A Memory Grows is a 501(c)(3) charitable organization that serves as an outreach to grieving parents, and as a resource to hospitals, clinics, hospice groups, churches and other nonprofit organizations.
“October 15th was our first unborn child’s due date. So it just all fit perfectly that I found this great event to attend. I surprised her with a date night and the first thing she did was cry. She was worried and apprehensive about people seeing her cry, until she saw others hurting/healing too. We loved it. You guys don’t understand how much you helped our family. We can breathe again. We know the future may still have ups and downs and setbacks…but now we have hope. Now we know we are not alone in this. Thank you for everything”
-Parents of Baby J
“My husband and I attended our first retreat honoring our twins that passed away in October. This was such a special time for us to talk about our children and meet other parents that have been through something similar. We took away new lifelong friendships and items we made honoring our children. We were nervous going in and by the end of the weekend we did not want to leave. DeAndrea has a big heart and truly cares for each family. We are so glad we went. It was a very special weekend.”
-Parents of Grace and Dillan
“My husband and I just returned from the School Aged Child Loss Retreat at the Iron Horse Inn in Granbury. We are so thankful we had the opportunity to spend this time together in the fellowship of other grieving families and under the thoughtful, caring and extremely insightful guidance of DeAndrea Dare. We felt safe and comfortable sharing our story, learning about the grief process and learning ways that we can carry on and move forward while always remembering and honoring the life and legacy of our son.”
-Parents of Nathan
It was such a blessing to be able to gather with other women who are walking the same journey I am. I loved listening to each of their stories even if my heart broke a little more each time. But there is healing in coming together and making new friends. We each lit a candle with our child’s name after we told their story. We had a great panel discussion, lunch in a beautiful venue, and ended with a wind chime craft. And I’m looking forward to the couples retreat when we each get to make a quilt square.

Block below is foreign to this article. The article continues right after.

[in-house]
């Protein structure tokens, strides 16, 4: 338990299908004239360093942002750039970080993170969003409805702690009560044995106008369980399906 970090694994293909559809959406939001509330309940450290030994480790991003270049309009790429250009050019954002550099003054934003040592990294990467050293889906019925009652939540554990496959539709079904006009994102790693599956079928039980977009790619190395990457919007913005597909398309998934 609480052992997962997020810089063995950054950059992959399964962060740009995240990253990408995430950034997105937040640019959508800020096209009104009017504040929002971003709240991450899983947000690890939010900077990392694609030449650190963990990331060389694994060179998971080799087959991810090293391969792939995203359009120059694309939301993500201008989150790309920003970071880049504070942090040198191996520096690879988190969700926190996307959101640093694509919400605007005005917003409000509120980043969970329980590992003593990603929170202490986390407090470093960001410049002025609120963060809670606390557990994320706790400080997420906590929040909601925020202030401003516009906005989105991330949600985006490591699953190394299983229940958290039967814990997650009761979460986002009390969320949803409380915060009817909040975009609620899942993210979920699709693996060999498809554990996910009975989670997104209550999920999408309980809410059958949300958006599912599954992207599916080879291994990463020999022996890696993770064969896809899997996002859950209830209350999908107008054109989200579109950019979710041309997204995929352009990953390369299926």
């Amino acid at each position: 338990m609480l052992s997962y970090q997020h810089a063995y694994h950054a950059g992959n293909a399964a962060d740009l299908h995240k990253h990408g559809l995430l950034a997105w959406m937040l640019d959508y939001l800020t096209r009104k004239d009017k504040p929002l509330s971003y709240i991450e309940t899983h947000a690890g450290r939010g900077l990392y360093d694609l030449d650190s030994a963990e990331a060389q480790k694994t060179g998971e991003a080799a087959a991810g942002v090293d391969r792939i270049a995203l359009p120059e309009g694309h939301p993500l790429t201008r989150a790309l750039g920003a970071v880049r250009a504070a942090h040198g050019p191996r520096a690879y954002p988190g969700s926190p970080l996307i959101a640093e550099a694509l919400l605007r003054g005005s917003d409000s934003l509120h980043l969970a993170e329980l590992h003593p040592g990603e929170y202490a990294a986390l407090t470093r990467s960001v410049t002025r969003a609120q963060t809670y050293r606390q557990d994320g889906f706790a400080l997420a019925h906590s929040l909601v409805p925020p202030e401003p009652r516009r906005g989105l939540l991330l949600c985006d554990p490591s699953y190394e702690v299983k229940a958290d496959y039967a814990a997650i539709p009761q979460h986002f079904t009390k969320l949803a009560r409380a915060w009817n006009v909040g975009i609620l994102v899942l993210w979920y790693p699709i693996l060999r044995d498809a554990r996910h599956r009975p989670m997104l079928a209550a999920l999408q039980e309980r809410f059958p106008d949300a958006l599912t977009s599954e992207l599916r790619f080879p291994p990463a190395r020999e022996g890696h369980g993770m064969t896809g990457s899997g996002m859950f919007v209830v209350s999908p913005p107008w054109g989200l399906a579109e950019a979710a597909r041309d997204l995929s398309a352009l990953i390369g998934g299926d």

After a child dies it seems that time has stopped and yet the world keeps on moving. Our hearts break and our minds race and yet no one can see or feel that which is happening inside of us. We all grieve differently and sometimes the ways that we grieve are misunderstood by others and even by ourselves. This is why it is so important to find others who are walking a similar path who can truly relate to what we are thinking and feeling.
When navigating the journey of grief it is often helpful to read what others have written, find helpful tools for the day, be inspired by another’s courage or even to sit and listen to the words of music.
These resources are helpful for both the parent who has lost a child as well as others who desire to provide the gift of presence and meaningful support to those who are grieving.
A column written for the Dallas Morning News on June 16, 2019 by DeAndrea DareNothing can be said that can fix this pain or mend the hole in your heart that is the exact shape of your child. There is nothing that can be done to fill that void. But, what those of us who grieve our children who died want to tell you is this.To the dads who grieve on Father's Day:A day like today is bittersweet. It is a day of celebration and honor, a day set aside to say thank you, to you. But the one (or ones) who should be thanking you, giving you cards, presenting you with yet another tie, are not here. It is a day filled with what should be, but what is not. Of what could have been, but instead is so different.What can we say on this day, where words fall
The following was published in the Dallas Morning News on 5-12-17. Mother's Day for many is a celebration full of great joy. For others, it is one of the hardest days of the year. Advertisers deem that the day be full of beautiful pictures and posts on social media, balloons, flowers, cards, sunshine and fancy brunches. But for many the day is a reminder of the empty chair, the phone call that will not come, the handmade cards scrawled with "Mommy" that will not be created. It's another day filled with the what-ifs, the should-have-beens, and the hopes and dreams that did not turn out as planned. For some, the day is hard because their mothers are no longer living. Many have always missed the presence of supporting and loving mothers in their lives. For others, Mother's Day is a day of longing for children they have can't have.